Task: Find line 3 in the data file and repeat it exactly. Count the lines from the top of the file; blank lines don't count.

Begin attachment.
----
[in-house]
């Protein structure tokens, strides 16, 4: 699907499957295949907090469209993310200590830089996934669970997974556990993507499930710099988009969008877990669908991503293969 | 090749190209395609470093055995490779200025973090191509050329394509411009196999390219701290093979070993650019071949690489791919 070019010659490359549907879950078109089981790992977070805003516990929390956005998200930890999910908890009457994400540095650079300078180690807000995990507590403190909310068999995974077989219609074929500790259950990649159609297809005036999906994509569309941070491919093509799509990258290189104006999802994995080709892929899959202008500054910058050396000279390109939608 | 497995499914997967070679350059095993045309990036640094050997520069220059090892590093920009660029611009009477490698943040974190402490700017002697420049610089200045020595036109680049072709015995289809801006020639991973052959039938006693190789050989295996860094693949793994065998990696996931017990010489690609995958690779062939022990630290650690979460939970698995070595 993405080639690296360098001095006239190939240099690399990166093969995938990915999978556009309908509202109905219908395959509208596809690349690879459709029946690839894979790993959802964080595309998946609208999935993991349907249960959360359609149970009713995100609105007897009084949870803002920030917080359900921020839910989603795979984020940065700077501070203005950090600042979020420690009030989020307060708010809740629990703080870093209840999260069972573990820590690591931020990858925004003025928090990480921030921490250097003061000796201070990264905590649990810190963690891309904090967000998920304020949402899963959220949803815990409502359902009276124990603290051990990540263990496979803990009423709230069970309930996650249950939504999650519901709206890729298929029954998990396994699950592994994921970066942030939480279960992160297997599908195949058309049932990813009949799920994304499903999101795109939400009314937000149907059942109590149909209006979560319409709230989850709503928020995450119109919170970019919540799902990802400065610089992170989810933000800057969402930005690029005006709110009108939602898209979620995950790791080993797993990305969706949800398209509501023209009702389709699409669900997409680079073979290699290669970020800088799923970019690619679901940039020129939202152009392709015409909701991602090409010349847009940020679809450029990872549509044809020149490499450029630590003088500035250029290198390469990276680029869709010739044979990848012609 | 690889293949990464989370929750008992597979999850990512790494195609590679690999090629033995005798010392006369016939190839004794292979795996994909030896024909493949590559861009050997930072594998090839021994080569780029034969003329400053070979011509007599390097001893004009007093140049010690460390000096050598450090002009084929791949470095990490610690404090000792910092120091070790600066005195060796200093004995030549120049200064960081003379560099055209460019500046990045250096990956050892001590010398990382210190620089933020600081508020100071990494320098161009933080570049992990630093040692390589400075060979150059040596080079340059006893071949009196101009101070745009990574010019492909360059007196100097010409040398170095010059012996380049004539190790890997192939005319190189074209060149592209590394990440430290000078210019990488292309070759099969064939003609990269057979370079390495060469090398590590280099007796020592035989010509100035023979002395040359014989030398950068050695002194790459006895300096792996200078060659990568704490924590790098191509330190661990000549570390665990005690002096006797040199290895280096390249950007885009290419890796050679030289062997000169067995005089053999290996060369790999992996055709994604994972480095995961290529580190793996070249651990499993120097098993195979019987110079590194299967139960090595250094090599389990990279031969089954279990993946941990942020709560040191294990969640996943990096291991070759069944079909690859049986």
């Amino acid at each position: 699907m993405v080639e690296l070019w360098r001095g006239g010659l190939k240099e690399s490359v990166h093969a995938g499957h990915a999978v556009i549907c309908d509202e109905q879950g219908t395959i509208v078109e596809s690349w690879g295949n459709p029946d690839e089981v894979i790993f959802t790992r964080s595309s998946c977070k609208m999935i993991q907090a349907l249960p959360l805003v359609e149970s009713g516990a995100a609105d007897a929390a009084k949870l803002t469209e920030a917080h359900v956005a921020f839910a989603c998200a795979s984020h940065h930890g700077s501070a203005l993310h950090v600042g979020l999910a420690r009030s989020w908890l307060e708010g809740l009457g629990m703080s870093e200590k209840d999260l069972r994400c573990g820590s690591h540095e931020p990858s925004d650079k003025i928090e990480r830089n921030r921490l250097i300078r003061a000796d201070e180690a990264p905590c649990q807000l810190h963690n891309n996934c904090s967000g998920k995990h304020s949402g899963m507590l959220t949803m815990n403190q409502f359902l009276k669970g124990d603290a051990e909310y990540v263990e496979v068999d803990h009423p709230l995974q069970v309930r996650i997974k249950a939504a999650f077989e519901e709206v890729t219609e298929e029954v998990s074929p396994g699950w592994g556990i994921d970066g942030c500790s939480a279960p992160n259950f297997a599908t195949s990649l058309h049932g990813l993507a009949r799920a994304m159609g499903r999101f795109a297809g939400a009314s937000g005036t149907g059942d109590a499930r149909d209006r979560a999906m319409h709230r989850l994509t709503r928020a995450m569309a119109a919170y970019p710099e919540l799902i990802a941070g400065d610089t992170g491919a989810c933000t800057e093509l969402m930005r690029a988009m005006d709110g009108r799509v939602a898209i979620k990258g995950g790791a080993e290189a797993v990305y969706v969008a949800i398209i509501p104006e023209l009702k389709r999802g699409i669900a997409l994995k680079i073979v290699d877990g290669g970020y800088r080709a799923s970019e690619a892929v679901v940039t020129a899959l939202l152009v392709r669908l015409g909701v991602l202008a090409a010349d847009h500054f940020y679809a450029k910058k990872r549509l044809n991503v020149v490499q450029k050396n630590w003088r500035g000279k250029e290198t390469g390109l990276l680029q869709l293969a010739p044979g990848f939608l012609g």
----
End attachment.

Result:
């Amino acid at each position: 699907m993405v080639e690296l070019w360098r001095g006239g010659l190939k240099e690399s490359v990166h093969a995938g499957h990915a999978v556009i549907c309908d509202e109905q879950g219908t395959i509208v078109e596809s690349w690879g295949n459709p029946d690839e089981v894979i790993f959802t790992r964080s595309s998946c977070k609208m999935i993991q907090a349907l249960p959360l805003v359609e149970s009713g516990a995100a609105d007897a929390a009084k949870l803002t469209e920030a917080h359900v956005a921020f839910a989603c998200a795979s984020h940065h930890g700077s501070a203005l993310h950090v600042g979020l999910a420690r009030s989020w908890l307060e708010g809740l009457g629990m703080s870093e200590k209840d999260l069972r994400c573990g820590s690591h540095e931020p990858s925004d650079k003025i928090e990480r830089n921030r921490l250097i300078r003061a000796d201070e180690a990264p905590c649990q807000l810190h963690n891309n996934c904090s967000g998920k995990h304020s949402g899963m507590l959220t949803m815990n403190q409502f359902l009276k669970g124990d603290a051990e909310y990540v263990e496979v068999d803990h009423p709230l995974q069970v309930r996650i997974k249950a939504a999650f077989e519901e709206v890729t219609e298929e029954v998990s074929p396994g699950w592994g556990i994921d970066g942030c500790s939480a279960p992160n259950f297997a599908t195949s990649l058309h049932g990813l993507a009949r799920a994304m159609g499903r999101f795109a297809g939400a009314s937000g005036t149907g059942d109590a499930r149909d209006r979560a999906m319409h709230r989850l994509t709503r928020a995450m569309a119109a919170y970019p710099e919540l799902i990802a941070g400065d610089t992170g491919a989810c933000t800057e093509l969402m930005r690029a988009m005006d709110g009108r799509v939602a898209i979620k990258g995950g790791a080993e290189a797993v990305y969706v969008a949800i398209i509501p104006e023209l009702k389709r999802g699409i669900a997409l994995k680079i073979v290699d877990g290669g970020y800088r080709a799923s970019e690619a892929v679901v940039t020129a899959l939202l152009v392709r669908l015409g909701v991602l202008a090409a010349d847009h500054f940020y679809a450029k910058k990872r549509l044809n991503v020149v490499q450029k050396n630590w003088r500035g000279k250029e290198t390469g390109l990276l680029q869709l293969a010739p044979g990848f939608l012609g």